This article is part of a series in the lead up to India’s first match at the World Cup. India at the World Cup will explore India’s highs and lows over the years in cricket’s premier tournament.
For all means and purposes, we won our first World Cup purely on Kapil Dev’s conviction.
Imagine this situation: Your country has won a single match in the last two editions of the tournament combined, you are made the captain a few months before travelling for the World Cup, your teammates are so certain about crashing out early that they book tickets for vacations. And you are 24.
It takes some nerve to stand up and say, ‘we will win this one’. Excuse my cinematic analogy but that, in itself, was a victory and whatever followed was just the universe conspiring to make it happen in a tangible form and manner.
Talking of form and manner, it will be remiss to not mention Kapil Dev’s historic 175-run innings against Zimbabwe in the 20th match of 1983 World Cup. His performance not only pave way for India’s first win in the tournament but also changed the way ODI games were viewed in the country.
It is also an innings remembered for not being televised because equipment had been allotted to shoot the other, ‘more important’ clash between West Indies and Australia; and BBC was on a strike that day.
Kapil Dev – after winning the toss and deciding to bat first – was taking a shower because he had performed his duty for the first quarter of the match. Decisions had been taken and there was some time to cool down before hitting the pitch. Or so he thought.
The legend has it that while he was bathing, he heard a knock on the door. Someone had come to inform him that India had lost a couple of wickets before even touching the 2-figure-mark.
He must have rushed, but so did the batsmen because there was one more dismissal and then quickly, another. The scoreboard had still not touched the 2-figure-mark and we were already 4 down. That is when Kapil Dev walked in.
If my shower session was interrupted that way, the last thing on my mind would have been to go and create history. But that’s me. Kapil had other plans on a day when the aforementioned universe was testing his patience.
He had hardly settled in, hit a couple of shots, when another wicket fell and now we were playing at 17 with almost half the team back in the pavilion.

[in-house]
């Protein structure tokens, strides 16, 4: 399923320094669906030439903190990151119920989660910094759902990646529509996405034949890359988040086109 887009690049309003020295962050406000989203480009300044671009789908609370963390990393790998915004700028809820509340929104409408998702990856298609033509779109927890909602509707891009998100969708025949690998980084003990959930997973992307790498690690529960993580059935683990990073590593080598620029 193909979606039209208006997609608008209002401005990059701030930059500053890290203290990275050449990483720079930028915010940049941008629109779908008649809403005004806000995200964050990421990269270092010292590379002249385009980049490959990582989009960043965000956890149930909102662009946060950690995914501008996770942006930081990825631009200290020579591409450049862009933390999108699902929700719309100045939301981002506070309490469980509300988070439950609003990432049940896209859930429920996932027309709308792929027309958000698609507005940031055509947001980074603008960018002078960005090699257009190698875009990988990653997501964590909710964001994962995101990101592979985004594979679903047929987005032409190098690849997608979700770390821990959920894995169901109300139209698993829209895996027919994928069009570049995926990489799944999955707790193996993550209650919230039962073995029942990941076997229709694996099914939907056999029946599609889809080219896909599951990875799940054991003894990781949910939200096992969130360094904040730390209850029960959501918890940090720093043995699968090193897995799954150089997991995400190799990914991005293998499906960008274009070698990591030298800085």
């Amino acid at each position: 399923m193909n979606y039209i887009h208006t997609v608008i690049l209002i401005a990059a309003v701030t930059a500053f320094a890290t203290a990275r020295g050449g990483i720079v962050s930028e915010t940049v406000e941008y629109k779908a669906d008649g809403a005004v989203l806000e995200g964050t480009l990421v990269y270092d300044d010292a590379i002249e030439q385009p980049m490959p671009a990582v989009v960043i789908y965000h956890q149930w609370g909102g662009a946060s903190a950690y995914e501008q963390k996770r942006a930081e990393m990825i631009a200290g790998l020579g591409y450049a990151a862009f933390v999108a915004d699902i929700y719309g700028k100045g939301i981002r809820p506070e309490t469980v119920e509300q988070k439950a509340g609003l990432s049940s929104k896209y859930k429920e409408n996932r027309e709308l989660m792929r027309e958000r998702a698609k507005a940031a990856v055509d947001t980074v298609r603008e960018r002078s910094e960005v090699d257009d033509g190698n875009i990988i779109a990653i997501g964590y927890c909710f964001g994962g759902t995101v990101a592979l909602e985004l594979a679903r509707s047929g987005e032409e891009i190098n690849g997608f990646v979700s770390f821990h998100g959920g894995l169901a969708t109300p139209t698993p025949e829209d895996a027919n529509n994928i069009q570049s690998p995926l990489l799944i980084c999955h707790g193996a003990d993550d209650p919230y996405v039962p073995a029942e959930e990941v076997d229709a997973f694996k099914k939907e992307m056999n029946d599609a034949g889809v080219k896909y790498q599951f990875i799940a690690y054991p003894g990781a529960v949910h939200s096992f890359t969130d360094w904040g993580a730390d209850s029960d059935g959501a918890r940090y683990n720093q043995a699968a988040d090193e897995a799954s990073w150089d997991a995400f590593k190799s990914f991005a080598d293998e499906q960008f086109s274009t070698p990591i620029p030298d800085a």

Meanwhile, the organisers were apparently struggling with another problem. They were fearing that a lot of food had been cooked for a match so short. What if both the innings had ended before lunch?
Kapil Dev took care of that, too.
Roger Binny walked in as the 6th batsman and provided some stability to the side. He scored 22 before getting dismissed, followed by Ravi Shastri.
78-7. That was India’s score when the remaining two batsmen Madan Lal and Syed Kirmani were told (or realised, we are unsure) that their only job now is to stay and let the capatin do his thing.
Those were the days of 60-over ODIs and much to the organisers’ relief, the lunch was laid out after 35 overs. They might have been the only people to be relieved though, because none of the teammates had the courage to talk to Kapil.
What can you say in that situation? It must have been similar to sitting in the same room as your parents after majorly screwing it up in the exams. Except, parents don’t go and give rest of the exams on your behalf to make sure you still pass.
Kapil ultimately scored 175* and India’s innings ended with 266 on board. The bowlers, especially Madan Lal who took 3 wickets that day, also did their part and we won the match by 31 runs.
It’s a shame that there is no video recording of arguably the most illustrious ODI innings in the history of Indian cricket because some people thought that the match isn’t going to be good enough.
They didn’t know that the match will go down in history as one of World Cup’s greatest and that the winner of the clash they televised – West Indies – will lose to India in the final.
Kapil Dev saved many things that day: Our pride, place in the tournament and someone’s ass for making more food than required. And the fact that his innings is still fresh in the minds of Indian cricket fans without having any footage to go back to, shows that sometimes, you don’t have see things to believe them. Or remember.